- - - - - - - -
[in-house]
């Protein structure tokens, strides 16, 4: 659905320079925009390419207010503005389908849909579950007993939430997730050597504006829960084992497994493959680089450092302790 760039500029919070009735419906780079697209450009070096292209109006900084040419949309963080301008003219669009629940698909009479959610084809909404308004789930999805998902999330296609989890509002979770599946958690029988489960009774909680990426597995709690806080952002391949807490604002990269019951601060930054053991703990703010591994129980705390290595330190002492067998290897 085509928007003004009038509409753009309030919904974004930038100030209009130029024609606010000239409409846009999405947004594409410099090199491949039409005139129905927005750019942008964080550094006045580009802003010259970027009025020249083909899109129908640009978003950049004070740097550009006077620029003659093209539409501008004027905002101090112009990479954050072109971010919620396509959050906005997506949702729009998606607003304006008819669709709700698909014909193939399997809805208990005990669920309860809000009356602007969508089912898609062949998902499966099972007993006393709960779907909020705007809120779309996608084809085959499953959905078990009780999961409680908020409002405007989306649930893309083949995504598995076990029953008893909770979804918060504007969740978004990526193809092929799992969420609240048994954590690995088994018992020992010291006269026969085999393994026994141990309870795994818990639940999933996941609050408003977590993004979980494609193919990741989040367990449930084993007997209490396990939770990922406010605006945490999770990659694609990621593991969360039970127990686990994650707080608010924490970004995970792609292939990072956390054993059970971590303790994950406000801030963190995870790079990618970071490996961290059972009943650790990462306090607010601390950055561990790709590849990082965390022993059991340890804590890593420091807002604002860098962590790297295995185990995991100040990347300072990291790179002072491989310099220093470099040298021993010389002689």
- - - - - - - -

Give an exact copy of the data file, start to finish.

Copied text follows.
[in-house]
């Protein structure tokens, strides 16, 4: 659905320079925009390419207010503005389908849909579950007993939430997730050597504006829960084992497994493959680089450092302790 760039500029919070009735419906780079697209450009070096292209109006900084040419949309963080301008003219669009629940698909009479959610084809909404308004789930999805998902999330296609989890509002979770599946958690029988489960009774909680990426597995709690806080952002391949807490604002990269019951601060930054053991703990703010591994129980705390290595330190002492067998290897 085509928007003004009038509409753009309030919904974004930038100030209009130029024609606010000239409409846009999405947004594409410099090199491949039409005139129905927005750019942008964080550094006045580009802003010259970027009025020249083909899109129908640009978003950049004070740097550009006077620029003659093209539409501008004027905002101090112009990479954050072109971010919620396509959050906005997506949702729009998606607003304006008819669709709700698909014909193939399997809805208990005990669920309860809000009356602007969508089912898609062949998902499966099972007993006393709960779907909020705007809120779309996608084809085959499953959905078990009780999961409680908020409002405007989306649930893309083949995504598995076990029953008893909770979804918060504007969740978004990526193809092929799992969420609240048994954590690995088994018992020992010291006269026969085999393994026994141990309870795994818990639940999933996941609050408003977590993004979980494609193919990741989040367990449930084993007997209490396990939770990922406010605006945490999770990659694609990621593991969360039970127990686990994650707080608010924490970004995970792609292939990072956390054993059970971590303790994950406000801030963190995870790079990618970071490996961290059972009943650790990462306090607010601390950055561990790709590849990082965390022993059991340890804590890593420091807002604002860098962590790297295995185990995991100040990347300072990291790179002072491989310099220093470099040298021993010389002689």